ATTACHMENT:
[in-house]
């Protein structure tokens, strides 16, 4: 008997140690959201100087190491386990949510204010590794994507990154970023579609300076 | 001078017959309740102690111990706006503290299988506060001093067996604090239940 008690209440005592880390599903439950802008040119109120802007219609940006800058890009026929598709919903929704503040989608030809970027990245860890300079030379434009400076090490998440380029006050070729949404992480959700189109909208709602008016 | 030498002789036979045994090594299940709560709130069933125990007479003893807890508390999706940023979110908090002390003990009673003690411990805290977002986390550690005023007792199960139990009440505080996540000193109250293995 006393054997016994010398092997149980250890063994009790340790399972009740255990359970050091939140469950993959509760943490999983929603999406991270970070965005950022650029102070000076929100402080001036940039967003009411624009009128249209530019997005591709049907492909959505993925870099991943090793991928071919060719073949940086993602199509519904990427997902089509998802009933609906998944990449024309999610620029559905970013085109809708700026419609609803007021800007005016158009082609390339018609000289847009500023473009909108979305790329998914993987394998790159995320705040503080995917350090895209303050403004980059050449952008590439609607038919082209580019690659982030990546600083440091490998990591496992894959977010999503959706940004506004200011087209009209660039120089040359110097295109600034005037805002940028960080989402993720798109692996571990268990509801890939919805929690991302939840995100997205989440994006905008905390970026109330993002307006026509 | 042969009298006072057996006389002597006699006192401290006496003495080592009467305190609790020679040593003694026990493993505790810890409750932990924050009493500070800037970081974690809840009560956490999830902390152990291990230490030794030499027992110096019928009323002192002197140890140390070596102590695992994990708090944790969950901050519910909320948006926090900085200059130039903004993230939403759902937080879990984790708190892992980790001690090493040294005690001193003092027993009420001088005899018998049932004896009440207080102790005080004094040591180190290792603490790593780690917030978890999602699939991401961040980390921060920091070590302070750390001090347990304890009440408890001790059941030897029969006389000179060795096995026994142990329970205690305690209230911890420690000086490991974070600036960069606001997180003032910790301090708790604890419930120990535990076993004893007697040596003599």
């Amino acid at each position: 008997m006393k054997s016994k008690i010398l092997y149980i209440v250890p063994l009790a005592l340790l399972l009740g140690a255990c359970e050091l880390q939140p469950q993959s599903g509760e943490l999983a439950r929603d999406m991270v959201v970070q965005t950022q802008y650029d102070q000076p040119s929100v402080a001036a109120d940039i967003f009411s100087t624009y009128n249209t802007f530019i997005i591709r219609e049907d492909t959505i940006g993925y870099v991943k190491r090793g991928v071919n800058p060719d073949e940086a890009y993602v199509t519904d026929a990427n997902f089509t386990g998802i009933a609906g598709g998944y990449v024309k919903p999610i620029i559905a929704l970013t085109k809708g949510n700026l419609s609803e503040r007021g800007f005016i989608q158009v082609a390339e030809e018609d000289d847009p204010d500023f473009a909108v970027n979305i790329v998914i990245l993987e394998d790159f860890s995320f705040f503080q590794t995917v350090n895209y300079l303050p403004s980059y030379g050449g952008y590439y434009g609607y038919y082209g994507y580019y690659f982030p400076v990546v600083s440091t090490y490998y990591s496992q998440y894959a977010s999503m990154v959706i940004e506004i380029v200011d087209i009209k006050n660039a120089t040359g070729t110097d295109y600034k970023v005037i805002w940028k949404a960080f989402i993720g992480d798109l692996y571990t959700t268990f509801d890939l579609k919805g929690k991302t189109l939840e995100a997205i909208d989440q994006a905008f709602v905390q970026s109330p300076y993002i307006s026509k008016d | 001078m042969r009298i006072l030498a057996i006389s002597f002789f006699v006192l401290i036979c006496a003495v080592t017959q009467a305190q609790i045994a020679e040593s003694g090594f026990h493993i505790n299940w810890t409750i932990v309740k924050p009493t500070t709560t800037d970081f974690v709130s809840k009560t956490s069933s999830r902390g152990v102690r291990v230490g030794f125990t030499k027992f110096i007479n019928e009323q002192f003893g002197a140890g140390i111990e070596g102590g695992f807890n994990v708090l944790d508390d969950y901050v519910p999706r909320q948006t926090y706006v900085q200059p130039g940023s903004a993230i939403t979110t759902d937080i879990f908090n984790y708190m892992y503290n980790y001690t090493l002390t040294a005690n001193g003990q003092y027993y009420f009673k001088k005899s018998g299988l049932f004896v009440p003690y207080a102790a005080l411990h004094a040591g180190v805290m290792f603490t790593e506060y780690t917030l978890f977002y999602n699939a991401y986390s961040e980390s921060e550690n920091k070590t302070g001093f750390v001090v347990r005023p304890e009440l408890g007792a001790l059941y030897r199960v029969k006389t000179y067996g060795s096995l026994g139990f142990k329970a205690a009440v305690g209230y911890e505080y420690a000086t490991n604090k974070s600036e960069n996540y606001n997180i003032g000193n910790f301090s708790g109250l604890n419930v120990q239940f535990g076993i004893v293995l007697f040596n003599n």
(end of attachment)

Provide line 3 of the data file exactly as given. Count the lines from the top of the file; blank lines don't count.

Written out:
């Amino acid at each position: 008997m006393k054997s016994k008690i010398l092997y149980i209440v250890p063994l009790a005592l340790l399972l009740g140690a255990c359970e050091l880390q939140p469950q993959s599903g509760e943490l999983a439950r929603d999406m991270v959201v970070q965005t950022q802008y650029d102070q000076p040119s929100v402080a001036a109120d940039i967003f009411s100087t624009y009128n249209t802007f530019i997005i591709r219609e049907d492909t959505i940006g993925y870099v991943k190491r090793g991928v071919n800058p060719d073949e940086a890009y993602v199509t519904d026929a990427n997902f089509t386990g998802i009933a609906g598709g998944y990449v024309k919903p999610i620029i559905a929704l970013t085109k809708g949510n700026l419609s609803e503040r007021g800007f005016i989608q158009v082609a390339e030809e018609d000289d847009p204010d500023f473009a909108v970027n979305i790329v998914i990245l993987e394998d790159f860890s995320f705040f503080q590794t995917v350090n895209y300079l303050p403004s980059y030379g050449g952008y590439y434009g609607y038919y082209g994507y580019y690659f982030p400076v990546v600083s440091t090490y490998y990591s496992q998440y894959a977010s999503m990154v959706i940004e506004i380029v200011d087209i009209k006050n660039a120089t040359g070729t110097d295109y600034k970023v005037i805002w940028k949404a960080f989402i993720g992480d798109l692996y571990t959700t268990f509801d890939l579609k919805g929690k991302t189109l939840e995100a997205i909208d989440q994006a905008f709602v905390q970026s109330p300076y993002i307006s026509k008016d | 001078m042969r009298i006072l030498a057996i006389s002597f002789f006699v006192l401290i036979c006496a003495v080592t017959q009467a305190q609790i045994a020679e040593s003694g090594f026990h493993i505790n299940w810890t409750i932990v309740k924050p009493t500070t709560t800037d970081f974690v709130s809840k009560t956490s069933s999830r902390g152990v102690r291990v230490g030794f125990t030499k027992f110096i007479n019928e009323q002192f003893g002197a140890g140390i111990e070596g102590g695992f807890n994990v708090l944790d508390d969950y901050v519910p999706r909320q948006t926090y706006v900085q200059p130039g940023s903004a993230i939403t979110t759902d937080i879990f908090n984790y708190m892992y503290n980790y001690t090493l002390t040294a005690n001193g003990q003092y027993y009420f009673k001088k005899s018998g299988l049932f004896v009440p003690y207080a102790a005080l411990h004094a040591g180190v805290m290792f603490t790593e506060y780690t917030l978890f977002y999602n699939a991401y986390s961040e980390s921060e550690n920091k070590t302070g001093f750390v001090v347990r005023p304890e009440l408890g007792a001790l059941y030897r199960v029969k006389t000179y067996g060795s096995l026994g139990f142990k329970a205690a009440v305690g209230y911890e505080y420690a000086t490991n604090k974070s600036e960069n996540y606001n997180i003032g000193n910790f301090s708790g109250l604890n419930v120990q239940f535990g076993i004893v293995l007697f040596n003599n």